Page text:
In Clayton Christensen's Innovation Brain, Jena McGregor of BusinessWeek talks to Clayton 10 years after the publication of The Innovator's Dilemma (an excellent book, BTW) and elicits some insightful answers. I'd like to highlight two of them.
1. On the topic of why it is dangerous to mistakenly equate "disruptive" ideas with those that are "new" or "bold", he says:
Because it causes them to think that, "I'll just take whatever hobby horse I have, because Clay's study showed that disruptive products create these new growth markets. I'll cause everyone to believe my idea's going to do that." In fact, big technological leapfrogs rarely create new growth. Almost all of them are defensive in character. The equation of disruptive with new and radical causes people to target markets that don't exist.
Andy Grove recognized this a lot sooner than I did. There are many prior connotations in the English language for the word disruption. He was worried that the word would be so misused that he called it "the Christensen effect" internally. The problem was I couldn't call it the Christensen effect. In retrospect, it would have made things a lot clearer had I found a word that didn't have so many other connotations. It gets hijacked.
It's sad but true. I've seen more than a few people get all excited about something new (that's really not) and call it disruptive or go on about how it's going to change the landscape. Rarely does that actually happen.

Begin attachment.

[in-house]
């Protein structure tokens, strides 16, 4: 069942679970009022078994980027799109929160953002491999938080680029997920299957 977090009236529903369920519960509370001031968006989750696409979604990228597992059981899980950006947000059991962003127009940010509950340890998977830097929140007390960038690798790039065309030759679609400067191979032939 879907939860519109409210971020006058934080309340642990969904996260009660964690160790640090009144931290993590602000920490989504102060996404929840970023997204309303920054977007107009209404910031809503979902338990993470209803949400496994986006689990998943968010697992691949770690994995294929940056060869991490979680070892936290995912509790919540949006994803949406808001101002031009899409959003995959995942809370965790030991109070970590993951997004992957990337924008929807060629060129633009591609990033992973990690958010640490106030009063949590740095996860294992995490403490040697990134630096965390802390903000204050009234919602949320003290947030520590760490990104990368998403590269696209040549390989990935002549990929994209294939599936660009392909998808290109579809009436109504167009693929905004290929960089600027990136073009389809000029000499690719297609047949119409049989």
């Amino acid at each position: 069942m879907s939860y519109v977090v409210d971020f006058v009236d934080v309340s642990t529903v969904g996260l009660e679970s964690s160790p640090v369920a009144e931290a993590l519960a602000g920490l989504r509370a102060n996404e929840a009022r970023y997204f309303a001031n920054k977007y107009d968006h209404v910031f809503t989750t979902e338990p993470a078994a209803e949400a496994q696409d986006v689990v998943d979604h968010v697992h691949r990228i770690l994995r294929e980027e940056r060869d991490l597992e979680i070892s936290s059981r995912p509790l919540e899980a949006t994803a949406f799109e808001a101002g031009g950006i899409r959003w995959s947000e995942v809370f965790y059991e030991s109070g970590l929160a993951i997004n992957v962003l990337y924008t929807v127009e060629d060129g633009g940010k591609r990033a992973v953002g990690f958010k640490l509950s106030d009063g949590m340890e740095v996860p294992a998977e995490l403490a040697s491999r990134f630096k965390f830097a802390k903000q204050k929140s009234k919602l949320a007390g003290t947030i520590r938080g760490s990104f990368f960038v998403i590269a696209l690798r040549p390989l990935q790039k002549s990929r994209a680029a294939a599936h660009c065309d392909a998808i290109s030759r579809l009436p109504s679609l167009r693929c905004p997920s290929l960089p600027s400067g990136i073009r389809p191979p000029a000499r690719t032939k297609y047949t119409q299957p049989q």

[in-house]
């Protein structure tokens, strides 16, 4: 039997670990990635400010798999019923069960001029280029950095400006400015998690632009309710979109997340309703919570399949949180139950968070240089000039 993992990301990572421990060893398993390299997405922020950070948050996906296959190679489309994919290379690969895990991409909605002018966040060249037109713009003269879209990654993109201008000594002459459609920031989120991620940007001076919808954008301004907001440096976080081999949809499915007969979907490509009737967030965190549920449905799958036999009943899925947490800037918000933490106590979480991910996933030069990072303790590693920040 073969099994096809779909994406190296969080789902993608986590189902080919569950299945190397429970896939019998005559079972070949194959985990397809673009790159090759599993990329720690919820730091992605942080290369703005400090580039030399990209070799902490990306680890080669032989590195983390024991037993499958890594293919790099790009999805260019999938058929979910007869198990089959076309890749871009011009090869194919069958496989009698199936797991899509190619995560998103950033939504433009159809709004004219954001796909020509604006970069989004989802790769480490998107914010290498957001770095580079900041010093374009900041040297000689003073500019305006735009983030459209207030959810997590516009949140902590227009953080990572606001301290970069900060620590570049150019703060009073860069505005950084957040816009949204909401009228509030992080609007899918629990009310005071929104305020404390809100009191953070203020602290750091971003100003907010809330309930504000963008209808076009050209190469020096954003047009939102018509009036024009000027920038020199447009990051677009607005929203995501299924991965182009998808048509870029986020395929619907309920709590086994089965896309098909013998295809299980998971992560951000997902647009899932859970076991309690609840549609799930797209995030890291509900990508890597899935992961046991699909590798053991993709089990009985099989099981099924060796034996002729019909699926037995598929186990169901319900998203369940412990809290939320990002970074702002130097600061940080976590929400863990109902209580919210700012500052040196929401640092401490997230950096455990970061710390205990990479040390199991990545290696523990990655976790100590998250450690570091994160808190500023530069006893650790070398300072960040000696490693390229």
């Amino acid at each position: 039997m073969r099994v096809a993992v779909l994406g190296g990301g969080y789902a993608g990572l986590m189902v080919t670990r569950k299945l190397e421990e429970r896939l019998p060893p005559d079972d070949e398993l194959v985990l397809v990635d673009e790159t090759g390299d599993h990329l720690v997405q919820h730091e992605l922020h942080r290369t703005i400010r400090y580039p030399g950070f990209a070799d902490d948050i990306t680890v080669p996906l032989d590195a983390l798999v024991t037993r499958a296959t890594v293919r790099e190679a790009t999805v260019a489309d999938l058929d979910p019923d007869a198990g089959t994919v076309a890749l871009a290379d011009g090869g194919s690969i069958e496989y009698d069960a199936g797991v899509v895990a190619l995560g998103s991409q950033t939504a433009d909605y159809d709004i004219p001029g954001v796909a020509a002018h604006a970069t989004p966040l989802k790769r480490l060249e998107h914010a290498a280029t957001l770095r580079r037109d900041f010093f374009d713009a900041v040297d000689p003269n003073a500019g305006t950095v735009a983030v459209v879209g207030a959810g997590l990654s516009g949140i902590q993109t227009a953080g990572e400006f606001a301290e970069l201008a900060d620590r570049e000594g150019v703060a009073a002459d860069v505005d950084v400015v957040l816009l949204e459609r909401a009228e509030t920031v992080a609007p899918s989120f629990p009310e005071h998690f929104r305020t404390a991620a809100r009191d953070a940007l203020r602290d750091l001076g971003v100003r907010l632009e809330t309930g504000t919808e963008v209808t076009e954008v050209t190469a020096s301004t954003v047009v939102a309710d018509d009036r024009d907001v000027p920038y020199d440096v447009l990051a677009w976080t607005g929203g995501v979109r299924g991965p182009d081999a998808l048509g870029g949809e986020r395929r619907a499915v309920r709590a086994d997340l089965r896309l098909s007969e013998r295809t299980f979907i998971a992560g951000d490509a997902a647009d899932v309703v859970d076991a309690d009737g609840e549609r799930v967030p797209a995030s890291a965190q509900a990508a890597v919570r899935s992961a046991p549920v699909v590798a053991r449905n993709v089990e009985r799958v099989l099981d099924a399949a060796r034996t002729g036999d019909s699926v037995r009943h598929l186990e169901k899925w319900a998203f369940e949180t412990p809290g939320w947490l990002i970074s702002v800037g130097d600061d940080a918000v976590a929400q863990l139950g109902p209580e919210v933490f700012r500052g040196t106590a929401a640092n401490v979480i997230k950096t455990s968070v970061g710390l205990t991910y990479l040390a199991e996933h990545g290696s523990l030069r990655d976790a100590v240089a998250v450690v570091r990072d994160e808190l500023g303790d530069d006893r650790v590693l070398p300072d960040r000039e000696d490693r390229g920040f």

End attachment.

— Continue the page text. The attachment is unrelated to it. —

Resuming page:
2. On the topic of trying to cultivate innovation in established companies, he says:
Generally you create a lot of hype. People come up with lots of new ideas, but nothing happens. They get very disillusioned. Never does an idea pop out of a person's head as a completely fleshed-out business plan. It has to go through a process that will get approved and funded. You're not two weeks into the process until you realize, "gosh, the sales force is not going to sell this thing," and you change the economics. Then two weeks later, marketing says they won't support it because it doesn't fit the brand, so we've got to change the whole concept.
All those forces act to make the idea conform to the company's existing business model, not to the marketplace. And that's the rub. So the senior managers today, thirsty for innovation, stand at the outlet of this pipe, see the dribbling out of me-too innovation after me-too innovation, and they scream up to the back end, "Hey, you guys, get more innovative! We need more and better innovative ideas!" But that's not the problem. The problem is this shaping process that conforms all these innovative ideas to the current business model of the company.
That's so true.
That was a real concern for the internal Hack Days we started at Yahoo. Back when we hosted the first Hack Day, some worried that it could be a great time and fun to show off, but if nothing ever saw the light of day, people would eventually figure out that's it's all talk and no meaningful action.
Thankfully, we've seen several business units and product groups really embracing the ideas and prototypes that come out of Hack Day. They've been funneling them into an accelerated development process and getting them launched.
The beauty, of course, is that people start to see evidence of how powerful it is to spend a day or two on a hack (it could get launched quickly), so the quantity and quality of the hacks seems to increase each time. It's a positive feedback loop.
It's a great problem to have and exactly the opposite of what we'd worried about happening.
Posted by jzawodn at June 28, 2007 09:12 AM